CPU Defend

Created Sep 28, 2018 23:42:18Latest reply Sep 29, 2018 02:20:41 277 2 0 0

Function

The cpu-defend policy command creates an attack defense policy and displays the attack defense policy view.

The undo cpu-defend policy command deletes an attack defense policy.

By default, the default attack defense policy exists on the device and is applied to the device. The default attack defense policy cannot be deleted or modified.

 

 

Usage Scenario

A large number of packets including attack packets are sent to the CPU on a network. If excess packets are sent to the CPU, its usage becomes high and its performance deteriorates. The attack packets affect services and may even cause system breakdown. To solve the problem, create an attack defense policy and configure CPU attack defense and attack source tracing in the attack defense policy.

 

Precautions

The device supports a maximum of 13 attack defense policies, including the default attack defense policy. The default attack defense policy is generated in the system by default and is applied to the device. The default attack defense policy cannot be deleted or modified. The other 12 policies can be created, modified, and deleted.

 

# Create an attack defense policy named test.

<HUAWEI> system-view
[HUAWEI]
cpu-defend policy test
[HUAWEI-cpu-defend-policy-test]

 

cpu-defend trap drop-packet

Usage Scenario

To protect the CPU, a switch limits the rate of protocol packets sent to the CPU based on the CPCAR. If the rate of protocol packets exceeds the CPCAR, excess protocol packets are dropped, which may affect the corresponding service. To quickly detect packet loss caused by exceeding the CPCAR, you can use this command to enable alarm reporting for this event. After this function is enabled, the switch checks at 10-minute intervals for packet loss caused by CPCAR. If the switch finds that the number of dropped packets of a protocol increases, the switch reports a packet loss alarm.

 

Example

# Enable alarm reporting for packet loss caused by CPCAR exceeding.

<HUAWEI> system-view
[HUAWEI]
cpu-defend trap drop-packet

 

 

Checking Whether Network Attacks Exist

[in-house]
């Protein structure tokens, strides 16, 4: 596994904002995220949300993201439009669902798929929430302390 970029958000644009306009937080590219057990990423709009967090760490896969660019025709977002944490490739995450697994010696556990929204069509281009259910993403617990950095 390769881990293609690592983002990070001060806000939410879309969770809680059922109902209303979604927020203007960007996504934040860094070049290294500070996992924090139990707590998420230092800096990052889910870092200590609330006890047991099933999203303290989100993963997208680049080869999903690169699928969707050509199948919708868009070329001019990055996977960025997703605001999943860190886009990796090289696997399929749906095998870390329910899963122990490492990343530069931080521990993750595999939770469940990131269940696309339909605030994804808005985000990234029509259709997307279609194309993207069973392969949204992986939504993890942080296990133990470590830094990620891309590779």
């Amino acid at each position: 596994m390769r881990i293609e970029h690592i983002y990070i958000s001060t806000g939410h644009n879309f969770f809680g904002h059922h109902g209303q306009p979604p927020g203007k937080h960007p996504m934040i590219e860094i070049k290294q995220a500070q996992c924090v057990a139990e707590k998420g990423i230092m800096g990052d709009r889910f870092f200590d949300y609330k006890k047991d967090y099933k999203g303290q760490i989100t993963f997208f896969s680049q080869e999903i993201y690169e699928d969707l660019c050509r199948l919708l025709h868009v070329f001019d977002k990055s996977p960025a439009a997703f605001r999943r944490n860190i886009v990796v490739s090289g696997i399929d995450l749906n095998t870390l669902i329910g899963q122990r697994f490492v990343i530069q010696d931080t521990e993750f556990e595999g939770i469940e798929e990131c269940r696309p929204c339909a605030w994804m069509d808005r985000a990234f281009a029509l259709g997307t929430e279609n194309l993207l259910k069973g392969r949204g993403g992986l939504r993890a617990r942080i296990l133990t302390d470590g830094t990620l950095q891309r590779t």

Run the display cpu-defend statistics command to check statistics about packets sent to the CPU.

According to the statistics, determine whether many protocol packets have been discarded because the CPU is too busy to process them. Then, run the reset cpu-defend statistics command to clear the statistics. After several seconds, run the display cpu-defend statistics command again to re-check the statistics.

 

If packets of a protocol are numerous, determine whether this is a normal phenomenon based on the networking. If this is abnormal, a protocol packet attack occurs.

 

<HUAWEI> reset cpu-defend statistics
<HUAWEI>
display cpu-defend statistics all
Statistics on slot 2:
-----------------------------------------------------------------------------------------------------------
Packet Type         Pass(Bytes)  Drop(Bytes)   Pass(Packets)   Drop(Packets)
-----------------------------------------------------------------------------------------------------------
arp-miss            0            0             0               0
arp-request         40800        35768         600             52600
bgp                 0            0             0               0
......
---------------------------------------------------------------------------

 

If the live network has no possibility to produce so many ARP request packets, the switch is under an ARP attack.

 If the switch has a high CPU usage, do not increase the CPCAR value. Instead, find out the attack source.




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RubenMonroy  Moderator   Created Sep 29, 2018 00:57:38 Helpful(0) Helpful(0)

Thanks a for sharing, the post is very clear and useful
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faysalji  Novice   Created Sep 29, 2018 02:20:41 Helpful(0) Helpful(0)

Good share mate
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If you think my post/reply is useful, please click the Helpful button and flag my post as a BEST ANSWER. Thanks

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